Monday, November 21, 2022

Page 69: Man in a Cage

  Disclaimer: The Page 69 Test is not mine. It has been around since 2007, asking authors to compare page 69 against the meat of the actual story it is a part of. I loved the whole idea of it and so I'm stealing it specifically to showcase small press titles - novels, novellas, short story collections, the works! So until the founder of The Page 69 Test calls a cease and desist, let's do this thing....

In this installment of Page 69, 

we put  Patrick Nevins's Man in a Cage to the test. 

Set up page 69 for us.


One of the novel’s many tensions is between the narrator, Richard Garner, and his family, and that’s on full display on page 69. It’s 1891, and Garner, a Washington, DC, teacher and self-taught primatologist, is determined to go to Africa to observe chimpanzees in the wild. His plan is to build a cage in the rainforest and live inside it for several months as he studies the apes. In particular, he wants to study their “speech” after capturing it with a phonograph. He thinks this will have major implications for the theory of evolution. On page 69, Garner’s admiring an illustration of himself in an article on his planned research trip. In the illustration, he’s in his cage, which is surrounded by gorillas and elephants. His wife, Maggie, isn’t fond of his plan and would prefer he study apes in zoos, but Garner simply won’t hear it.


What Man in a Cage is about


Man in a Cage is based on a true story. Garner’s mostly been forgotten, but he was well known in his lifetime for his primate research. A lot of people didn’t take him seriously, though. There’s a little of him in Hugh Lofting’s Dr. Dolittle and H. A. Rey’s Man in the Yellow Hat from the Curious George books. Man in a Cage treats him with a lot more seriousness. Colonization, racism, and environmental stewardship are some of the themes that coalesce in the story of Garner’s first trip to Africa.


Do you think this page gives our readers an accurate sense of what the novel is about? Does it align itself with the novel’s theme?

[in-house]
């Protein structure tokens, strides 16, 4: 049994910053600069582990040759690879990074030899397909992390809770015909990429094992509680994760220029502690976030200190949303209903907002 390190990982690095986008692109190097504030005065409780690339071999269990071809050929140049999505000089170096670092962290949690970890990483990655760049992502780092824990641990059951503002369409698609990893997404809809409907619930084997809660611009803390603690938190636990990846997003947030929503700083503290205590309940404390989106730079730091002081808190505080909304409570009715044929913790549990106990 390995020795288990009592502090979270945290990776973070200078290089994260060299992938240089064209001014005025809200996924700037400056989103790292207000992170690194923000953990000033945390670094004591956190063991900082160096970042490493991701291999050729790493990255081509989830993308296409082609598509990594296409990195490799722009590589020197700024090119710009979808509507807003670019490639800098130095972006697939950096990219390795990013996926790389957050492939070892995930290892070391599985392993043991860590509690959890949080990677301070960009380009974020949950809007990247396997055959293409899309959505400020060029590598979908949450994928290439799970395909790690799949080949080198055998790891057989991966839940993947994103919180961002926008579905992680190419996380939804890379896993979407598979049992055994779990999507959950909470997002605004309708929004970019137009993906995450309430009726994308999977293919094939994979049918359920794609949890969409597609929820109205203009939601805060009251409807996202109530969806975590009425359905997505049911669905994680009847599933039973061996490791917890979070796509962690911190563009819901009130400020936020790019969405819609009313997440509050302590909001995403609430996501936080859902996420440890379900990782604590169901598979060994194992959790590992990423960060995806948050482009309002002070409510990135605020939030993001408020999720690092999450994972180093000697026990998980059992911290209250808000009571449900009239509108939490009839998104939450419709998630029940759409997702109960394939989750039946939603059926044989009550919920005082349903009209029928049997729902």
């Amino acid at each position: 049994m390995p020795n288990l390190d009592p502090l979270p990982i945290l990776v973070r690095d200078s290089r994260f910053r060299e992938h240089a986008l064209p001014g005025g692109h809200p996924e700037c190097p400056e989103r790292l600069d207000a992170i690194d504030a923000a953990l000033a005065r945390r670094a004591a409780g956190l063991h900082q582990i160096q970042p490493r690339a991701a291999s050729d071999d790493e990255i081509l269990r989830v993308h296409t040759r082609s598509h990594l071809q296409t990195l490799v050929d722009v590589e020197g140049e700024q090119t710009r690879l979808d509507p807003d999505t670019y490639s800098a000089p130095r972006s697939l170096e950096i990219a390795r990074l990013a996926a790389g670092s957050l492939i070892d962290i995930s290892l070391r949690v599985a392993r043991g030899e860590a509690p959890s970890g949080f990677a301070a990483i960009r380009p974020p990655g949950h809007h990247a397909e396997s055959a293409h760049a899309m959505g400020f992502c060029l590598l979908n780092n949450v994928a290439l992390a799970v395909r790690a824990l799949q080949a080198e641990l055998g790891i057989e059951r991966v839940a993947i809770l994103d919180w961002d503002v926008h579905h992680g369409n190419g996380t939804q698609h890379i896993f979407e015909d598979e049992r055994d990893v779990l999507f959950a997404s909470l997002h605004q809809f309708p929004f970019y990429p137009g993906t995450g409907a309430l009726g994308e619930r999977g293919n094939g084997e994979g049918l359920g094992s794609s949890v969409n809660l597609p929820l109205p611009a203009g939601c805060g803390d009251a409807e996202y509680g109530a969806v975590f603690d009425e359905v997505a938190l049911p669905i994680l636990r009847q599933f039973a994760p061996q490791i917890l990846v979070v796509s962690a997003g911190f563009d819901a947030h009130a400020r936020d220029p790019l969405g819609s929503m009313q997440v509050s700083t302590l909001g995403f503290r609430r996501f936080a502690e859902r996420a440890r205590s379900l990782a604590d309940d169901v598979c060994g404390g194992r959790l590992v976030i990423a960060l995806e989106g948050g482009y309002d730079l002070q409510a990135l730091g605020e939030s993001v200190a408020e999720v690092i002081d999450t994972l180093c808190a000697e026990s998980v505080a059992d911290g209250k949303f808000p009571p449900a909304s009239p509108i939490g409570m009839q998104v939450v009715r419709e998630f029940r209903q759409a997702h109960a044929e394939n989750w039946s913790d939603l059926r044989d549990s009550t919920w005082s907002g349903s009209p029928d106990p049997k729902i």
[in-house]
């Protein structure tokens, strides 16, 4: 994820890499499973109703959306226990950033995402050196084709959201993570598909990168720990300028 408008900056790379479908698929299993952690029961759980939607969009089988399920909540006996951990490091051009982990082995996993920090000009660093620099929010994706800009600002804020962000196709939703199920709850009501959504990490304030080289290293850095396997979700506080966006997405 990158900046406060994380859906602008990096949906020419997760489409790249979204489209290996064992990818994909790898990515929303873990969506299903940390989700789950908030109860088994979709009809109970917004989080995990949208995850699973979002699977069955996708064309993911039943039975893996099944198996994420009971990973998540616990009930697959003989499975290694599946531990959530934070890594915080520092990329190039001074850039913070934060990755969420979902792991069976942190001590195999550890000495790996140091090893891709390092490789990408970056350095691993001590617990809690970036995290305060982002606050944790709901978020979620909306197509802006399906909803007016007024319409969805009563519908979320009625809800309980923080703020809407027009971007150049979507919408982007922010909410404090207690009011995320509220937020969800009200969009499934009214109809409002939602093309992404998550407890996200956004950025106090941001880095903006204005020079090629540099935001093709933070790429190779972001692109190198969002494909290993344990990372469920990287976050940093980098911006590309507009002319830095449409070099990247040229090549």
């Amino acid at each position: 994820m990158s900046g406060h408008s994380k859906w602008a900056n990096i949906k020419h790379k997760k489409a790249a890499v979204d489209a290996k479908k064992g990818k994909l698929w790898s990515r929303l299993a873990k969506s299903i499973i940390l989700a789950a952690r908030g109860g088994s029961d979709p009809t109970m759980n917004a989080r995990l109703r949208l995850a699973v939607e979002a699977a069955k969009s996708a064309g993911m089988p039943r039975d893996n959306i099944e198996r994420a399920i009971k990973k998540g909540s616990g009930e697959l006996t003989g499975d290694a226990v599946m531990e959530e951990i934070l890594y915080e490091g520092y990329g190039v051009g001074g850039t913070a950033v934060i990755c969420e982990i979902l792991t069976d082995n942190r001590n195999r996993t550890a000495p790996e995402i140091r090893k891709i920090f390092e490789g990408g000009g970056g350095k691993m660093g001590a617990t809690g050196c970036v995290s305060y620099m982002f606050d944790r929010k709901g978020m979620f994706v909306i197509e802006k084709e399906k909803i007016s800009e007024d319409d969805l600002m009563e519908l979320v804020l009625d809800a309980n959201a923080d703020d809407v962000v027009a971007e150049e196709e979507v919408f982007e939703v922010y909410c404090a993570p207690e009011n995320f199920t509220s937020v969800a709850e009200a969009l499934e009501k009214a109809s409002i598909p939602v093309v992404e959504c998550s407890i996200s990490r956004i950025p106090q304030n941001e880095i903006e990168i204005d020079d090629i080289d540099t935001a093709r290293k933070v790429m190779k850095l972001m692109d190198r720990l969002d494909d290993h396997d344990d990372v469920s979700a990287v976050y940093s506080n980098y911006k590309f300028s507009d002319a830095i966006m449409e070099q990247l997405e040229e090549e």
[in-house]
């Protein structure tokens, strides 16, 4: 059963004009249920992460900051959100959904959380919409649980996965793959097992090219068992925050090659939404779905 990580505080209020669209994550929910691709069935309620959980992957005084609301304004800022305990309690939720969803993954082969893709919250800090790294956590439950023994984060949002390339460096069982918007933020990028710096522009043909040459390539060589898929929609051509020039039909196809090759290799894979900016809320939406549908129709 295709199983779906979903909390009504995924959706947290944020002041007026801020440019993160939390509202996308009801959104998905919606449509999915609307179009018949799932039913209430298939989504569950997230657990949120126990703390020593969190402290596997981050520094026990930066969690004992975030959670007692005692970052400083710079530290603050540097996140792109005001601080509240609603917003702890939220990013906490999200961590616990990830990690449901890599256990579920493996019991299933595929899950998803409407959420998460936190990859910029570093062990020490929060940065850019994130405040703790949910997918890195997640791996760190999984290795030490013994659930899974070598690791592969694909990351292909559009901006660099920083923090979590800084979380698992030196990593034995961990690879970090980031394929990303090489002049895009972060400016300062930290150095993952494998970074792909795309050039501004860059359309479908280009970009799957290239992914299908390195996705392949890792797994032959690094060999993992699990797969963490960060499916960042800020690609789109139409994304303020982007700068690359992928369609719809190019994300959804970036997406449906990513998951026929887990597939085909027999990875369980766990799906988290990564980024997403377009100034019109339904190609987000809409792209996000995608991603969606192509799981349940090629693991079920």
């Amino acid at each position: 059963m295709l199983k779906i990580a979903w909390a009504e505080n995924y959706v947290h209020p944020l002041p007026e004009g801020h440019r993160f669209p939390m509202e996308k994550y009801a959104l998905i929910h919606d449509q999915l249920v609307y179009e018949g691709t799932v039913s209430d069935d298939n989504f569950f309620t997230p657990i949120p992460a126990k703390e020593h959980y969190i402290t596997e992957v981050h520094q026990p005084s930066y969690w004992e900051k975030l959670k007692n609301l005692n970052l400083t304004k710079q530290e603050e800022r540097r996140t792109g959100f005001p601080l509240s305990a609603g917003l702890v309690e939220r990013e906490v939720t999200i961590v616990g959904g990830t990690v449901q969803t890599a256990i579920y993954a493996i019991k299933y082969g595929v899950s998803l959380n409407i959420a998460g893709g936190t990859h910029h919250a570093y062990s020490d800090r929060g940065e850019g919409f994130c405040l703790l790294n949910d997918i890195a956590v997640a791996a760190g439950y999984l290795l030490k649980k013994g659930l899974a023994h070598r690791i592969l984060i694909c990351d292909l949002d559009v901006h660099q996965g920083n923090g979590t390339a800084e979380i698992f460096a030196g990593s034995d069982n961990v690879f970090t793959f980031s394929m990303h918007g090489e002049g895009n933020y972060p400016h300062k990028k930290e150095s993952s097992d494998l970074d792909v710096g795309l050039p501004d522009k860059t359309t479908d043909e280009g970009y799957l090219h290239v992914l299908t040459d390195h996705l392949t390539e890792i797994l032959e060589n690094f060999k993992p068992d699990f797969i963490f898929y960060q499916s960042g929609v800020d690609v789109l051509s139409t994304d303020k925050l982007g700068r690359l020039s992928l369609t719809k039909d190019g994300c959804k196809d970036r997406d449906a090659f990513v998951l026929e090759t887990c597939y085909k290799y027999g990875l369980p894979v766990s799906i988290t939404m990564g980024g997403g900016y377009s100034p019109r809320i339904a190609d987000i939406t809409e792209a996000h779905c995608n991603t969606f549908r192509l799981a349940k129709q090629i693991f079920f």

Yes, I think it passes the test. And there’s another theme—one that transcends the novel’s particular time and place—that comes out on page 69: ambition. Once Garner decides to study primate language, he can’t be talked out of it. His ambition is so strong that it often overpowers his reason. There are plenty of characters who stand in Garner’s way—other scientists, missionaries, big-game hunters—but Garner’s stubbornness might be his worst enemy.





Man in a Cage



“You don’t really intend to go through with this, do you? Please tell me it’s all just talk.”


“It’s not just talk, Dear. I fully intend to go through with this.”


The illustrator, besides portraying me recording the capuchins in Central Park, had ventured to draw me sitting inside a cage of steel bars pointing a phonograph toward a gorilla twice my size, while another approached from the rear of the cage. In the distance, an elephant raised its trunk, thrusting his tusks like great spears.


“Go anywhere you like to look at monkeys in zoos, take as long as you need—but Africa? You’d be away for such a long time—and it sounds terribly dangerous.”


“Where I plan to go is a French colony. A place to holiday, for heaven’s sake. I’ll take you there sometime.”


“A holiday in the jungle?”


“As for when I’m in the jungle, I’ll be protected by the cage I’m going to build.”


“But you’ll have to get there and build it first. You could get yourself killed. I’m tempted to pray that your friends at the Smithsonian will keep their purse strings tight. I’m sorry—but that’s just how I feel.”


“I am afraid it’s too late for that.”


“Oh, Richard!”



Patrick Nevins is an associate professor of English and the author of Man in a Cage, which was published in August by Malarkey Books. His short fiction appears in Crab Creek Review and other journals. He can be found online at

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